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Hair

cut, head, hindu, locks, lock, women, heads, shaved, india and greek

HAIR.

Haar, . Da., DU., GER. VOIOSS, . . . . Rus.

Cheveux, Poil, . . FR. Kesa, . . . SANSK.

Bal, . . . Gus., HIND. Cabellos Sr Pelo, IT. Sr. Har, Sw.

Capilli, Pelles, . EAT. Mairu, . . . TAM.

Ruma, Rula, . MALAY. Ventrukulu, • . TEL.

Ranbut, Tailhan,„ Sach, TURK. Cabello, . . . . PORT.

With the exception of man, the exposed parts of the bodies of mammals are covered with hair. Hair is a considerable article of traffic. Goats' hair is largely exported from Bombay to England. The hair of the elephant's tail and the bristles of the; ild boar are utilized in India. The value of the exports of hair from India amounts to about £2000 annually, about 200 to 300 tons.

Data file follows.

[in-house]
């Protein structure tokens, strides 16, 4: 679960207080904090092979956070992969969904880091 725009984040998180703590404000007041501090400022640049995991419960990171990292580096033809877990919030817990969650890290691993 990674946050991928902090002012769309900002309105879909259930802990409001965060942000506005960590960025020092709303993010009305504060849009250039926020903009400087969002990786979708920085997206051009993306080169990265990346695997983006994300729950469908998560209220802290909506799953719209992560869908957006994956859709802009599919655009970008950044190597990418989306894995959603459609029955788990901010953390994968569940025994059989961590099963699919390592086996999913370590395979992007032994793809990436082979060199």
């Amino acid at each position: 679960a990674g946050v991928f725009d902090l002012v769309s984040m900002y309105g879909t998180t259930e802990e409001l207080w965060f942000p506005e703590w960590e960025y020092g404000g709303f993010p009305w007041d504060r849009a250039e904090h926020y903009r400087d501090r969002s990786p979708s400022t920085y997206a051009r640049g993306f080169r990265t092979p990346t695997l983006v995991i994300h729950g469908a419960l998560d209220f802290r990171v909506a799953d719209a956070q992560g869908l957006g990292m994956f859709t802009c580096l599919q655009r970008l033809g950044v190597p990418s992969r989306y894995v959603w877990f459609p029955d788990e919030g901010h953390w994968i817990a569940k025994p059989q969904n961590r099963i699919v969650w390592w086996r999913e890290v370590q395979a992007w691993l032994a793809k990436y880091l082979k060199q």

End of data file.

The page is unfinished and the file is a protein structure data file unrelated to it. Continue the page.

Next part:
A remarkable command is given to the Israelites in Leviticus xix. 27 : Ye shall not round the corners of your head,' or, literally, Ye shall not go round,' i.e. with a razor, ' the sides of thy head.' The Septuagint renders this, Do not make Sisoen of the hair of your head.' Greek lexicographers say that Sisoen, though not a Greek word, means a lock, or circular portion of hair left unshaven, and consecrated to Saturn, the grandfather of Bacchus, who is thought to correspond with Siva. In some respects Saturn also resembles Siva. A recent commentator says on the above text, It seems probable that this fashion had been learned by the Israelites in Egypt, for the ancient Egyptians had their dark locks cropped short, or shaved with great nicety, so that what remained on the crown appeared in the form of a circle surrounding the head. Frequently a lock or tuft of hair was left on the hinder part of the head, the rest being cut round in the form of a ring, as the Turks, Chinese, and Hindus do at the present day.' Poole says ' the Gentiles cut their hair for the worship of devils or idols, to whom young men used to consecrate their hair, as Homer, Plutarch, and many others write' Professor Vitringa looks upon this manner of trimming the hair in a circular form, while the rest of the head is shaven, as a symbol of the sun equally diffusing his rays, which the ancients called his hair. The Romans are said to have worn the hair of the head uncut, either loose or bound behind in a knot, and con secrated it to Apollos.